One of the challenges of establishing an industrially competitive process to ferment lignocellulose to value-added products using Saccharomyces cerevisiae is to get efficient mixed sugar fermentations. Despite successful metabolic engineering strategies, the xylose assimilation rates of recombinant S. cerevisiae remain significantly lower than for the preferred carbon source, glucose. Previously, we established a panel of in vivo biosensor strains (TMB371X) where different promoters (HXT1/2/4p; SUC2p, CAT8p; TPS1p/2p, TEF4p) from the main sugar signaling pathways were coupled with the yEGFP3 gene, and observed that wild-type S. cerevisiae cannot sense extracellular xylose. Here, we expand upon these strains by adding a mutated galactose... (More)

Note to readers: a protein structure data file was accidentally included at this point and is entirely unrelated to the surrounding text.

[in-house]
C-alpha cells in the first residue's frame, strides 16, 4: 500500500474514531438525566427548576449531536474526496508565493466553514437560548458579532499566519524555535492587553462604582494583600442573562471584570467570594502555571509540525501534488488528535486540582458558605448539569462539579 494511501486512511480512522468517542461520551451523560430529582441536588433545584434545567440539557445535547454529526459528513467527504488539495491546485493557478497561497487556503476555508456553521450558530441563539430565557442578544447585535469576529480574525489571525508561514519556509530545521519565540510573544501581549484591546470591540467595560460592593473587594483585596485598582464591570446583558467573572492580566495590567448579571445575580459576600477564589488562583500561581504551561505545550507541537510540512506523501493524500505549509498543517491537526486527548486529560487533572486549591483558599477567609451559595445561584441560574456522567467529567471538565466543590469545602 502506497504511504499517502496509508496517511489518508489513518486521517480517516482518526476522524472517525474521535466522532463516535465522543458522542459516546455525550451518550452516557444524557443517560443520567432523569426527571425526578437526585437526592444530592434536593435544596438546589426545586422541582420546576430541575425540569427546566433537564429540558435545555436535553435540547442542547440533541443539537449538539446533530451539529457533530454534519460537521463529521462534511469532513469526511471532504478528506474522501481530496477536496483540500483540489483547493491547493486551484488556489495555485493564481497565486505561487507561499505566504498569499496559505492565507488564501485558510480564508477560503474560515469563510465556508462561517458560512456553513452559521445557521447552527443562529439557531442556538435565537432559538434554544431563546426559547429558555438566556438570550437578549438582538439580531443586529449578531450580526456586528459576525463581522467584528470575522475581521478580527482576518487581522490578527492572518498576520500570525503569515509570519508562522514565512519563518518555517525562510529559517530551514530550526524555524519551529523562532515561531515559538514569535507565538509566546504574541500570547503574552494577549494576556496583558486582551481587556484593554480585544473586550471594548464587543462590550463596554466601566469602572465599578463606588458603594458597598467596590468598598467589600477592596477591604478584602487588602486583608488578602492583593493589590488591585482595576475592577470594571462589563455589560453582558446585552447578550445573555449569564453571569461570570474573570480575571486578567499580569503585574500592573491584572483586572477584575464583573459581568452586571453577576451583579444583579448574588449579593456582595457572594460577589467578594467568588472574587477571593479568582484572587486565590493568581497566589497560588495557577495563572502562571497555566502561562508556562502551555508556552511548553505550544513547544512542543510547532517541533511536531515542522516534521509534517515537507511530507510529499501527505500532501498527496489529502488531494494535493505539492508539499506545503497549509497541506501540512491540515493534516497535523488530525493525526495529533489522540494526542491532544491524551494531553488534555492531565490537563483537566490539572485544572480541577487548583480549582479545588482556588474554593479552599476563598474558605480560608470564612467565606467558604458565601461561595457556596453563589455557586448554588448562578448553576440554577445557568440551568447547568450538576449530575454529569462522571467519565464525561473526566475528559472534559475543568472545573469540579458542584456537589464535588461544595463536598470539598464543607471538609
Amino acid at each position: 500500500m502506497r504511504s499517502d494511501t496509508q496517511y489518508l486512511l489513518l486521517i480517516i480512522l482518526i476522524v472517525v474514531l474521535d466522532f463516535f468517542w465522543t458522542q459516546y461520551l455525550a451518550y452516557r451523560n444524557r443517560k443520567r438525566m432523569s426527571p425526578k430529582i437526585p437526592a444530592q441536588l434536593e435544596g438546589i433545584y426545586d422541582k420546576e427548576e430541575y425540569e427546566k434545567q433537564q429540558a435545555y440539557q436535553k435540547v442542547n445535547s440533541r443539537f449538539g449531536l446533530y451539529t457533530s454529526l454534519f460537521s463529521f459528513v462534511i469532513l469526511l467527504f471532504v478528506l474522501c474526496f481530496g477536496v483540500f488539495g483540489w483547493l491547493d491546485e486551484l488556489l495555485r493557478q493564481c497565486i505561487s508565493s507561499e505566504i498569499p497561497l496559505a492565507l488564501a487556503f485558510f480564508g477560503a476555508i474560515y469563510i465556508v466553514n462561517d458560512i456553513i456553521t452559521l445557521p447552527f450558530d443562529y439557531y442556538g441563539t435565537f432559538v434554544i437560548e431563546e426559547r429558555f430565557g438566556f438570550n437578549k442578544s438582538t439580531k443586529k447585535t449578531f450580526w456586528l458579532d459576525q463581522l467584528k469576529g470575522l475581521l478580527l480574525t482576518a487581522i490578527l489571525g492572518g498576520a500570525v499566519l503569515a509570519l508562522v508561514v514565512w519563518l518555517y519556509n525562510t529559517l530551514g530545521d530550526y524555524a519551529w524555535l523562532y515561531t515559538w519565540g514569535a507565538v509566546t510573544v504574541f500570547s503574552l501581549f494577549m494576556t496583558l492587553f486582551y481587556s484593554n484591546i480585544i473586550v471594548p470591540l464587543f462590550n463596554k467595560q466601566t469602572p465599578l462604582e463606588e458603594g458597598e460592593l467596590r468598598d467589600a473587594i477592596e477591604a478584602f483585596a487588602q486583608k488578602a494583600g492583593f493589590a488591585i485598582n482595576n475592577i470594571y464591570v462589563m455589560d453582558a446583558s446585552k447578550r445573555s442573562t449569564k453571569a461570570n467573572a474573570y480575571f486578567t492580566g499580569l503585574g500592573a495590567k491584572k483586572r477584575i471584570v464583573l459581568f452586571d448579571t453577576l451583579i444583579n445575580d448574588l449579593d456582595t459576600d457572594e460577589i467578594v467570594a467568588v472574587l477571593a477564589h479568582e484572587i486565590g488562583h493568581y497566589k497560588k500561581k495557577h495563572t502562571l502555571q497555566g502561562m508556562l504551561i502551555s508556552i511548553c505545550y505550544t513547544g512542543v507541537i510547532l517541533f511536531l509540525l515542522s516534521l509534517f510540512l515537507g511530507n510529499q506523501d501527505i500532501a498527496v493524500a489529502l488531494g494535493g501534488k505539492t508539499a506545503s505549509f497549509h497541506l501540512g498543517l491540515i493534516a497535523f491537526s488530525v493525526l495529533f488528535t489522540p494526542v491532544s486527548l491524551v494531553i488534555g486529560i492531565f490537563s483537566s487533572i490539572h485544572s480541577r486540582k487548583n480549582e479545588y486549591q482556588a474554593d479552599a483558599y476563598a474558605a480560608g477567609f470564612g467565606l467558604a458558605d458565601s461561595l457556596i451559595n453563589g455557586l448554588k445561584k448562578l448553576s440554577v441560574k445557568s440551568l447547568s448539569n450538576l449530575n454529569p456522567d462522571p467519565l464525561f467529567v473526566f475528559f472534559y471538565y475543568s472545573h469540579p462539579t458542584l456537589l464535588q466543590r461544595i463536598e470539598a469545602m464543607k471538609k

One of the challenges of establishing an industrially competitive process to ferment lignocellulose to value-added products using Saccharomyces cerevisiae is to get efficient mixed sugar fermentations. Despite successful metabolic engineering strategies, the xylose assimilation rates of recombinant S. cerevisiae remain significantly lower than for the preferred carbon source, glucose. Previously, we established a panel of in vivo biosensor strains (TMB371X) where different promoters (HXT1/2/4p; SUC2p, CAT8p; TPS1p/2p, TEF4p) from the main sugar signaling pathways were coupled with the yEGFP3 gene, and observed that wild-type S. cerevisiae cannot sense extracellular xylose. Here, we expand upon these strains by adding a mutated galactose transporter (GAL2-N376F) with improved xylose affinity (TMB372X), and both the transporter and an oxidoreductase xylose pathway (TMB375X). On xylose, the TMB372X strains displayed population heterogeneities, which disappeared when carbon starvation was relieved by the addition of the xylose assimilation pathway (TMB375X). Furthermore, the signal in the TMB375X strains on high xylose (50 g/L) was very similar to the signal recorded on low glucose (≤5 g/L). This suggests that intracellular xylose triggers a similar signal to carbon limitation in cells that are actively metabolizing xylose, in turn causing the low assimilation rates. (Less)